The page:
Scenes Unseen

Some images from recent days, one scene from David Allen Harveys' book opening, Beach Games. Another from Transexual awareness day in Rio, Jan 29th.

Skate Life

Jefferson de Morais, 20, aka "Jeffinho do Skate", used to be homeless but thanks to his hard work and dedication, he now makes enough money from skateboarding sponsorships to support himself. "I have so many stories to tell and I'm only 20", he said jokingly. 


I've always had an inexplicable admiration for landscapes and those that are great at it. Jardim Botanico, Rio de Janeiro 01-24-2015. Seascape at Ipanema on 01-21-2015.

São Sebastião

Residents of Barreto in the city of Niteroi, a suburb of Rio, celebrate the feast of St. Sebastian. 05-21-2015. 

Also a test shot on the new d750 of my cat, for science.

Waiting for Tomorrow

On October 31st, several homeless families and the local leadership of the MTST (Movimento dos Trabalhadores Sem-Teto) occupied an abandoned lot in the suburbs of Rio de Janeiro. They use occupation as a political strategy to force dialogue with local and state governments over the crippling housing crisis. By November 10th, the number of families swelled to over 700, and on the night of November 12th, the city government was forced to offer a solution. What comes with having a piece of land to call your own is the promise of a better future; a future still uncertain.

Childs Play

Kids play at favela Santa Marta in Rio de Janeiro, 10-23-2014.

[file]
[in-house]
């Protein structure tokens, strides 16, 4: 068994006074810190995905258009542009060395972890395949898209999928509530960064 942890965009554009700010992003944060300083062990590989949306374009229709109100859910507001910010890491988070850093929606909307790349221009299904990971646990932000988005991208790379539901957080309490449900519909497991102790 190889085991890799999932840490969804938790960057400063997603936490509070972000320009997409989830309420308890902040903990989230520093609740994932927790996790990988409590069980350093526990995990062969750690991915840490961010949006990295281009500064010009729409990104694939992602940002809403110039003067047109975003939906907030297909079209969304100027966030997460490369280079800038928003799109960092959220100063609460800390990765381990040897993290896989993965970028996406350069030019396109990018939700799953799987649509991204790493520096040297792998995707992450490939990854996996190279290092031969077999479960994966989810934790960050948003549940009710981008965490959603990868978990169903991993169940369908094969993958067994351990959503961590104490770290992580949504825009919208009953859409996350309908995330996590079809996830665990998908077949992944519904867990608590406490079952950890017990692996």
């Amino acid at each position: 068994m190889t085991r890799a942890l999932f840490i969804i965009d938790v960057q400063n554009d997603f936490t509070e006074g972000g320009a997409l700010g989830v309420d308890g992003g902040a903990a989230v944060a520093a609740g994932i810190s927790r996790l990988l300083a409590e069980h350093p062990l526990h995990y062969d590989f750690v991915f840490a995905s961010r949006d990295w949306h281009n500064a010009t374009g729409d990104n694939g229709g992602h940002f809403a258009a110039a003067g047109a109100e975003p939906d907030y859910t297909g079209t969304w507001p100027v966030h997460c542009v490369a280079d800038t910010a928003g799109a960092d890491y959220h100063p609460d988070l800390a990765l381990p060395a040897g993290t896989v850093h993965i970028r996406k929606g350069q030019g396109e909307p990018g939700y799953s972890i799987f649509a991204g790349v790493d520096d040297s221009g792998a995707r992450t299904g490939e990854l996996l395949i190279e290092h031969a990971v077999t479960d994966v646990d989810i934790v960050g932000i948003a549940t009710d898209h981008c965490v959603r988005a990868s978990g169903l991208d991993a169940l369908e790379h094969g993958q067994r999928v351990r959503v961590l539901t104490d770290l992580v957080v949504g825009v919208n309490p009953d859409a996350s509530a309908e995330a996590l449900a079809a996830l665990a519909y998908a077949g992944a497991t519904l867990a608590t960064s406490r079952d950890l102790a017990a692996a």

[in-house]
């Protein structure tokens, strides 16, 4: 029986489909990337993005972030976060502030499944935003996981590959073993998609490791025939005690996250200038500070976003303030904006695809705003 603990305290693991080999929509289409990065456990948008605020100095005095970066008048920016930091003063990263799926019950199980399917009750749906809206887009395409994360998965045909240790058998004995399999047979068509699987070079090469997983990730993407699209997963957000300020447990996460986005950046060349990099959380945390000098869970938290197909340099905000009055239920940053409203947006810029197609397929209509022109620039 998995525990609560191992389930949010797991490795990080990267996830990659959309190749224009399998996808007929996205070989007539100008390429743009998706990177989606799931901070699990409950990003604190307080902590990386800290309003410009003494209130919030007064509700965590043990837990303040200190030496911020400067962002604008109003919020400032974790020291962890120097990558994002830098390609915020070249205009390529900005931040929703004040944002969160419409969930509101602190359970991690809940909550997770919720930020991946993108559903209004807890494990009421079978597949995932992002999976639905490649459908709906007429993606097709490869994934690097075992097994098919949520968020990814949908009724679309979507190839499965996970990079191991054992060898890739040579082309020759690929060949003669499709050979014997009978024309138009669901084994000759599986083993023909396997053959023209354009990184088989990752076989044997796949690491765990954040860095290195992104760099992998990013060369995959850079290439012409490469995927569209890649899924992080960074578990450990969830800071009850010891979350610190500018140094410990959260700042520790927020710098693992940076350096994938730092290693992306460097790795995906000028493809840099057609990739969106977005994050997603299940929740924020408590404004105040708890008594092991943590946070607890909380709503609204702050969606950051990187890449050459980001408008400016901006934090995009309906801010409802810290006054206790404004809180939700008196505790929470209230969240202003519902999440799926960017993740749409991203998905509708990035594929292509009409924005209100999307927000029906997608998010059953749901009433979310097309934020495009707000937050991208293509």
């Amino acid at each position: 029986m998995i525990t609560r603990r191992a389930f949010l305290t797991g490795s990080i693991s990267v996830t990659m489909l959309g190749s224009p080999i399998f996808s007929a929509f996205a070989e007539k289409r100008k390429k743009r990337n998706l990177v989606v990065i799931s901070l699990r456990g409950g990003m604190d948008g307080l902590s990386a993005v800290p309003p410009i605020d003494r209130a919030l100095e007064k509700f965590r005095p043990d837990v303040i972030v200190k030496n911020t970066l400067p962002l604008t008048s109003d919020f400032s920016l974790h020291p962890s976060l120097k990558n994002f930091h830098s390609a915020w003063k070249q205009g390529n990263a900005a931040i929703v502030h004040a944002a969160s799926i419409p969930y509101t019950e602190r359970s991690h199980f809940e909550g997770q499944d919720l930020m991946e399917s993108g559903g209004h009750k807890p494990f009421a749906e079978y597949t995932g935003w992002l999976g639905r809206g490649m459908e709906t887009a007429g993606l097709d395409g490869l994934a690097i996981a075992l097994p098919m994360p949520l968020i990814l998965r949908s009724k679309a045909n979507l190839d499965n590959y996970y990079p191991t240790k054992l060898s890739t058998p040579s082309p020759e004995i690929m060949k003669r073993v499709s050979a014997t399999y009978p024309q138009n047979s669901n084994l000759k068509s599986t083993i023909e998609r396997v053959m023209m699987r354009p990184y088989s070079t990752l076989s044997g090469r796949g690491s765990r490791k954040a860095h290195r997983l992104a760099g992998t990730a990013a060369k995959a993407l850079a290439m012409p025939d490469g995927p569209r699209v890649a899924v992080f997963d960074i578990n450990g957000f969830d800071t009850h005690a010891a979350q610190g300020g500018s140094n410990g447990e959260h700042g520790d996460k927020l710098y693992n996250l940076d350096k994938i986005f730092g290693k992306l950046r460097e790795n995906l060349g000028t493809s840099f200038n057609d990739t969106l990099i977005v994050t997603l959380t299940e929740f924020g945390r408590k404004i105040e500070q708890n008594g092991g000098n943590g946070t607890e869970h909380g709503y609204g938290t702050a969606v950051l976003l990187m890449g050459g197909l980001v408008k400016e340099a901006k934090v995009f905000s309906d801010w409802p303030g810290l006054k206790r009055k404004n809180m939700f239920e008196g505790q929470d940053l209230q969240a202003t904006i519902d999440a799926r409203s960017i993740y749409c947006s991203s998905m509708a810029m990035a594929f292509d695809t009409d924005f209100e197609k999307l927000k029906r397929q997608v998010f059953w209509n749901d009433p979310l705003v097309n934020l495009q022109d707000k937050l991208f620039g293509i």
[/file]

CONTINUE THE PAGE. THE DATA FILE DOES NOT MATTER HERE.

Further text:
This was technical test for for trap focus with magic lantern and the 5diii. Trap focus is something I wish was standard on all DSLR's. Basically it means than when in manual focus, the shutter automatically goes off if the subject is in focus.

I still need to tweak the settings a bit but it certainly makes manual focus lenses more usable. Overall though I'm still not confident in taking it out for a serious assignment. 

Gay Evangelicals in Brazil

Article by Beth Beth McLoughlin for The Guardian

From the outside, there is little to distinguish the Metropolitan community church from the many other evangelical houses of worship in Rio’s Zona Norte. But as Marcos Lord prepares for an evening sermon, it soon becomes clear that this church is not like the others.

It takes the pastor about an hour to prepare for the pulpit: donning false eyelashes, a wig and a pair of vertiginous heels to transform himself into the drag queen Luandha Perón.

In a country where evangelical Christians have become increasingly influential – and outspoken in their homophobia – the church is unusual in providing a space for gay, bisexual and transsexual believers.

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